“This is book is more than just horror; it blends myth and thriller with a story that gives the reader a glimpse into the mind of a man who is truly tired of living.”
Karl Goodman lost his daughter and it nearly destroyed his marriage. While trying to make it back to his wife, he is in a terrible plane crash. Aboard the doomed flight, he sees two people who are strangely familiar to him, an old man and woman, sitting calmly together as the plane is torn to pieces. He remembers them because he has seen them twice before in his life, once when he and his wife were just beginning a relationship, and once on a river bank when his young daughter died. After the crash, he awakens in a strange world, a land of fog. He befriends a little girl who explains he is in the land between Midnight, an odd afterlife. There amidst the smothering fog he is confronted by a stranger, a man who professes to being the killer of Karl’s daughter, Madeline Rose. He attacks the man but loses him.
His spirit departs his body as his wife comes to watch his final moments. He tells his estranged wife of finding the man responsible for their child’s death before he dies. Karl is brought to the cottage of an old woman in the land of fog, the same old woman he recognized on the plane. She tries to teach him about the strange world of the dead he is now a part of. He is a special soul, unlike the droves of “Blobs”, as his young friend calls them, that never seem to form. His new companions believe Karl has a purpose; to find the man who killed his daughter. This highwayman is a murderer who can walk between worlds.
Craig Saunders has built an extraordinary vision of this afterlife, the land of fog, the world between Midnight. There are thin spaces that souls can slip through, to accomplish things left unattended in the world of the living. The characters feel very real, the emotions as well, particularly the sadness the reader feels when reading of Madeline Rose and even Karl’s strained marriage with Bethany. The setting shifts between the land of the living and that of the dead and both are realized to a fine degree. The land of fog is at times dark but there are hints of brightness because souls can create their own “safe spaces” there with fields and cottages, delicious food and drinks…but there is also the forest, where the old things live. The highwayman also lives in the forest and Karl is sent to fulfill his purpose for being more than just a blob, he must destroy he thing that murdered his daughter.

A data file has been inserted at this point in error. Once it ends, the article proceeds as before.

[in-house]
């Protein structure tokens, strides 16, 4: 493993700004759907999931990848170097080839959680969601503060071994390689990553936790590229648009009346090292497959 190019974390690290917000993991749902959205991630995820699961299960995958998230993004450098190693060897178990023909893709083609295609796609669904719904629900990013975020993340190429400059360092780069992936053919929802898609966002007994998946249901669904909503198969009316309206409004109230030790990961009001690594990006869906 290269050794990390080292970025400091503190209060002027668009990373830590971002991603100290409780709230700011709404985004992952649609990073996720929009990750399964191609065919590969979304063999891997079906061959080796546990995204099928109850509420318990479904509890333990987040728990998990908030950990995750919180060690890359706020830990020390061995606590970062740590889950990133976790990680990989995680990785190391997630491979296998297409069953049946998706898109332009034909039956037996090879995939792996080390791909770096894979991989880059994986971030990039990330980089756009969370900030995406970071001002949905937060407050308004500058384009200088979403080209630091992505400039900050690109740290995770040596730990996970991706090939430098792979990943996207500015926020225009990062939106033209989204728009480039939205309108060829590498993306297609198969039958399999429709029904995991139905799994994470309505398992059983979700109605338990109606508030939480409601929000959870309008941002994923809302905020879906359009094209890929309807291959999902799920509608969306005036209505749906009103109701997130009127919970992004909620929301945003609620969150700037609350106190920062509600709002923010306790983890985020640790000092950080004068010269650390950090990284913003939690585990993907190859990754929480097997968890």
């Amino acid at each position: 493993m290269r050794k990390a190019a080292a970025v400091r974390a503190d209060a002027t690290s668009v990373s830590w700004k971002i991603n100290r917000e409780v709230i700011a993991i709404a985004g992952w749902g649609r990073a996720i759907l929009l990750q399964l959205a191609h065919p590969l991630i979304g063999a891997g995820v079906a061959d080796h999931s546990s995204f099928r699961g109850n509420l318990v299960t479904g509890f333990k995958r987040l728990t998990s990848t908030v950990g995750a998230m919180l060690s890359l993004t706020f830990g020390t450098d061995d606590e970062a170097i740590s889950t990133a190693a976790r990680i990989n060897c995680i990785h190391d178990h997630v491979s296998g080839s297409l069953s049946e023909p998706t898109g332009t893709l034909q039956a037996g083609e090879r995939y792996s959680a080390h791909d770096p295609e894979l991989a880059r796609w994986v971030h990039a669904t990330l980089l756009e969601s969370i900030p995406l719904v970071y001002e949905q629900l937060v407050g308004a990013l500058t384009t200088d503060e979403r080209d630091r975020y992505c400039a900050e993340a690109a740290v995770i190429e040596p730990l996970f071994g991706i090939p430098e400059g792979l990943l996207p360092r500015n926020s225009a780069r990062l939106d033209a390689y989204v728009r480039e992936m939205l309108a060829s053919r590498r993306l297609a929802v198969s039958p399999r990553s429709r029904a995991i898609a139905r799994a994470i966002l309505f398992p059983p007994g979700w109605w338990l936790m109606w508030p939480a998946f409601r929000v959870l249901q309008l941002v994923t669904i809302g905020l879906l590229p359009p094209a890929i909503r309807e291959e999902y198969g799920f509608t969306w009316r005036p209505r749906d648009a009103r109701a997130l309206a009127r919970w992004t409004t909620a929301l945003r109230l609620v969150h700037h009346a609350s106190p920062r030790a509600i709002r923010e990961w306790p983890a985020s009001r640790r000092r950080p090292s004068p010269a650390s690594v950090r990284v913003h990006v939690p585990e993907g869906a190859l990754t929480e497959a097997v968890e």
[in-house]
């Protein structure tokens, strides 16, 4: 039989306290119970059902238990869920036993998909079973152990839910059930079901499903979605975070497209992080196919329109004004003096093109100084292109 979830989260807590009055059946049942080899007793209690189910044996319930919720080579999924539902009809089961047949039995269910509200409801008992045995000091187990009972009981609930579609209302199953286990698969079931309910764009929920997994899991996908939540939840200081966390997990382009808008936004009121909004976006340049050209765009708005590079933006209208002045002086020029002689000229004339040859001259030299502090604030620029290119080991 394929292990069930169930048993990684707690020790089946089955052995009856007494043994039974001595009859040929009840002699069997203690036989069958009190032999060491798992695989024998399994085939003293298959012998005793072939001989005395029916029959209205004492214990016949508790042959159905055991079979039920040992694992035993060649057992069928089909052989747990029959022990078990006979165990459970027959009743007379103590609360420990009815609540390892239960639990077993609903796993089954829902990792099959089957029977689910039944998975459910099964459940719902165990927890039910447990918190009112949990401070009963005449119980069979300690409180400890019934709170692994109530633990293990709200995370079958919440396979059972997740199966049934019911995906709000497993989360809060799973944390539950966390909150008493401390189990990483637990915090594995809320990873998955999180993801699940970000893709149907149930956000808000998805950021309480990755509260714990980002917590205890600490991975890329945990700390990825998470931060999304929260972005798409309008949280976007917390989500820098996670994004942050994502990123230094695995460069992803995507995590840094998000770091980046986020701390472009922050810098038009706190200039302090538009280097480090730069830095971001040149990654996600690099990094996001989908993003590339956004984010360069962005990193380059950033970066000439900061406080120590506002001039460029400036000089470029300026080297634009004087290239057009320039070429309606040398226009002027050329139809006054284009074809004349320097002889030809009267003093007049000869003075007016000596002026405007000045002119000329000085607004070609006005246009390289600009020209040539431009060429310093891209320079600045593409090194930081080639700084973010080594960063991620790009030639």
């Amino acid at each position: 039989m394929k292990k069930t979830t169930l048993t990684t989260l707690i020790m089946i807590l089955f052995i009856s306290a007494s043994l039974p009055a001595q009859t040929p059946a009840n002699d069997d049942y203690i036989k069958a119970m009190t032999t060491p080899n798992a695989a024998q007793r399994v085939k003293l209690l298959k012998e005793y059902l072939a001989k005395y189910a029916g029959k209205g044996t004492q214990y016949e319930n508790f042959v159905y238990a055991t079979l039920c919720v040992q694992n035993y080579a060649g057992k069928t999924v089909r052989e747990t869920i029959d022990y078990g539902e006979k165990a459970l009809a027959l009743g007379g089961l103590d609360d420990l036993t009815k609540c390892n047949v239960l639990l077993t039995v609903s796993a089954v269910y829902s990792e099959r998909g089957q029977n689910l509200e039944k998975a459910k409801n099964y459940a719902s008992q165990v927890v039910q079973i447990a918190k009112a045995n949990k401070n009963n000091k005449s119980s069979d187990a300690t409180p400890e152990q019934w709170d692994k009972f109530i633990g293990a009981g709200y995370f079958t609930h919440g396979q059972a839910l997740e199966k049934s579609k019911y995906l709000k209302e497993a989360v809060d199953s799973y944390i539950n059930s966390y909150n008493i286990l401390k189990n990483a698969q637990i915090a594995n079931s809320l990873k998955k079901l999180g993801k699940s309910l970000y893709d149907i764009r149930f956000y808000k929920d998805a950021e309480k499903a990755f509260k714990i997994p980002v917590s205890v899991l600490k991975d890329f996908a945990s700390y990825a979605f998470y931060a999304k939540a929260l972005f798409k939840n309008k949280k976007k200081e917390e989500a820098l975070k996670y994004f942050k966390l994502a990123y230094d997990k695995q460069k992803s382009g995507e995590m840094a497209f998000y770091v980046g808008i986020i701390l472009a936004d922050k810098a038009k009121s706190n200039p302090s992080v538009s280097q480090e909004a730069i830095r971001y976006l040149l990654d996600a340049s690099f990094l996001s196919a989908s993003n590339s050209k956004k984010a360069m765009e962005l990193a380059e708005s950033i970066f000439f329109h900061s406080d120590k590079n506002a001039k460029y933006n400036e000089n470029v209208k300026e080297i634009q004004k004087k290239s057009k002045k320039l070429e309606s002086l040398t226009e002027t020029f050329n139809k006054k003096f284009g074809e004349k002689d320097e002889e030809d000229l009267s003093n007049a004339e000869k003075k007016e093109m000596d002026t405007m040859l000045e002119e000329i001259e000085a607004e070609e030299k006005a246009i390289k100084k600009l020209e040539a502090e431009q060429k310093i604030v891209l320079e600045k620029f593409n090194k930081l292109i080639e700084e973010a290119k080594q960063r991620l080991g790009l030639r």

This is book is more than just horror; it blends myth and thriller with a story that gives the reader a glimpse into the mind of a man who is truly tired of living. There are characters from old legends inhabiting the forest, adding a magical feel to the story. It works its way into break-neck speed as it comes to its intense climax as the killer goes for Karl’s wife in the land of the living. Karl and Imke must destroy the highwayman before he can succeed.
The afterword describes the inspiration for this and other tales, stemming from old England and its rich history of folklore, and also the dark history surrounding its gallows and the many men and women lost there. It includes a verse about highwaymen and names a few of them who danced the “Tyburn Jig” which adds a really cool sense of connection between this fictional tale and something that was real. It may leave the reader eerily wondering how many of those criminals might have slipped into a foggy world beyond here, in that land between midnight.
Craig Saunders has penned more than thirty novels and novellas, spanning many genres. This is a DarkFuse book so their quality speaks for themselves and Highwayman is no exception, it’s somber and chilling yet writhing with an imaginative energy that makes it very hard to put down.
Release Date: 28 February 2017
If you enjoyed our review of Highwayman from Craig Saunders, please consider clicking through to our Amazon affiliated links. If you do you’ll keep the This is Horror ship afloat with some very welcome remuneration.